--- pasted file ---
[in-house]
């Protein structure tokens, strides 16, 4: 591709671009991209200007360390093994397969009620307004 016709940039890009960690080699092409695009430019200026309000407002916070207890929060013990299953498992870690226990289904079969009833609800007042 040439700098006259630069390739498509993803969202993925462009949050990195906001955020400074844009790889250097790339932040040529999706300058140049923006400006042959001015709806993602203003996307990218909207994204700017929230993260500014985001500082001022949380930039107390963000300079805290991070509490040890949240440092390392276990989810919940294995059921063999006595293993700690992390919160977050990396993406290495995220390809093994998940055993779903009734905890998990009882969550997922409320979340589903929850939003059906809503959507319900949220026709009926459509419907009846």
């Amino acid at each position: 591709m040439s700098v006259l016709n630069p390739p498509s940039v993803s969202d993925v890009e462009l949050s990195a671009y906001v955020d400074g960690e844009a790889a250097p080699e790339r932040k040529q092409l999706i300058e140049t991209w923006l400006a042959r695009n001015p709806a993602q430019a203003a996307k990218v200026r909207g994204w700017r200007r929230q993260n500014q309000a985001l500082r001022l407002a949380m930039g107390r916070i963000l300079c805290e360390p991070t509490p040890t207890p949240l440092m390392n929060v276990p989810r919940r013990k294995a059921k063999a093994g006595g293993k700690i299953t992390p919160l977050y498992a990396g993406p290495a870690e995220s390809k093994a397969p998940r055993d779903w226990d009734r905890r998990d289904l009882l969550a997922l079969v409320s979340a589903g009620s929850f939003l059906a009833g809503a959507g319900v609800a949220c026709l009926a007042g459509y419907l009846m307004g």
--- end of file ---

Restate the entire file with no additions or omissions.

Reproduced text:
[in-house]
């Protein structure tokens, strides 16, 4: 591709671009991209200007360390093994397969009620307004 016709940039890009960690080699092409695009430019200026309000407002916070207890929060013990299953498992870690226990289904079969009833609800007042 040439700098006259630069390739498509993803969202993925462009949050990195906001955020400074844009790889250097790339932040040529999706300058140049923006400006042959001015709806993602203003996307990218909207994204700017929230993260500014985001500082001022949380930039107390963000300079805290991070509490040890949240440092390392276990989810919940294995059921063999006595293993700690992390919160977050990396993406290495995220390809093994998940055993779903009734905890998990009882969550997922409320979340589903929850939003059906809503959507319900949220026709009926459509419907009846």
């Amino acid at each position: 591709m040439s700098v006259l016709n630069p390739p498509s940039v993803s969202d993925v890009e462009l949050s990195a671009y906001v955020d400074g960690e844009a790889a250097p080699e790339r932040k040529q092409l999706i300058e140049t991209w923006l400006a042959r695009n001015p709806a993602q430019a203003a996307k990218v200026r909207g994204w700017r200007r929230q993260n500014q309000a985001l500082r001022l407002a949380m930039g107390r916070i963000l300079c805290e360390p991070t509490p040890t207890p949240l440092m390392n929060v276990p989810r919940r013990k294995a059921k063999a093994g006595g293993k700690i299953t992390p919160l977050y498992a990396g993406p290495a870690e995220s390809k093994a397969p998940r055993d779903w226990d009734r905890r998990d289904l009882l969550a997922l079969v409320s979340a589903g009620s929850f939003l059906a009833g809503a959507g319900v609800a949220c026709l009926a007042g459509y419907l009846m307004g």